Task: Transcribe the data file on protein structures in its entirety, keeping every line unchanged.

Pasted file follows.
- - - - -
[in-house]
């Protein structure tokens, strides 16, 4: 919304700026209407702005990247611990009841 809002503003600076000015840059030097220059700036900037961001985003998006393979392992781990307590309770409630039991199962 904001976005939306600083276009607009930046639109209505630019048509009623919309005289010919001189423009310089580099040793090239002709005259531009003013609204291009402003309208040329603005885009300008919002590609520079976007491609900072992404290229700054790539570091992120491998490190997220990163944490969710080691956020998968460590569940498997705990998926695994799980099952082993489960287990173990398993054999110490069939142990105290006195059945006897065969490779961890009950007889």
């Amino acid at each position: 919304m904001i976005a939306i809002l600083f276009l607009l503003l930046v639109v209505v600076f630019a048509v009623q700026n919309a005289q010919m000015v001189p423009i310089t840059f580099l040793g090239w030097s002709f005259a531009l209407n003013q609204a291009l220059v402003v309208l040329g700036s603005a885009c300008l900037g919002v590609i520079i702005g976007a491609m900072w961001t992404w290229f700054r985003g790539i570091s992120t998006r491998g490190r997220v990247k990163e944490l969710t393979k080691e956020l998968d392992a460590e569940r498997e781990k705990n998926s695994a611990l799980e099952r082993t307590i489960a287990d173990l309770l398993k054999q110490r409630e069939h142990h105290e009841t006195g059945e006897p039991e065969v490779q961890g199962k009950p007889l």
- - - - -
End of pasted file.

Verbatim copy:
[in-house]
């Protein structure tokens, strides 16, 4: 919304700026209407702005990247611990009841 809002503003600076000015840059030097220059700036900037961001985003998006393979392992781990307590309770409630039991199962 904001976005939306600083276009607009930046639109209505630019048509009623919309005289010919001189423009310089580099040793090239002709005259531009003013609204291009402003309208040329603005885009300008919002590609520079976007491609900072992404290229700054790539570091992120491998490190997220990163944490969710080691956020998968460590569940498997705990998926695994799980099952082993489960287990173990398993054999110490069939142990105290006195059945006897065969490779961890009950007889």
């Amino acid at each position: 919304m904001i976005a939306i809002l600083f276009l607009l503003l930046v639109v209505v600076f630019a048509v009623q700026n919309a005289q010919m000015v001189p423009i310089t840059f580099l040793g090239w030097s002709f005259a531009l209407n003013q609204a291009l220059v402003v309208l040329g700036s603005a885009c300008l900037g919002v590609i520079i702005g976007a491609m900072w961001t992404w290229f700054r985003g790539i570091s992120t998006r491998g490190r997220v990247k990163e944490l969710t393979k080691e956020l998968d392992a460590e569940r498997e781990k705990n998926s695994a611990l799980e099952r082993t307590i489960a287990d173990l309770l398993k054999q110490r409630e069939h142990h105290e009841t006195g059945e006897p039991e065969v490779q961890g199962k009950p007889l």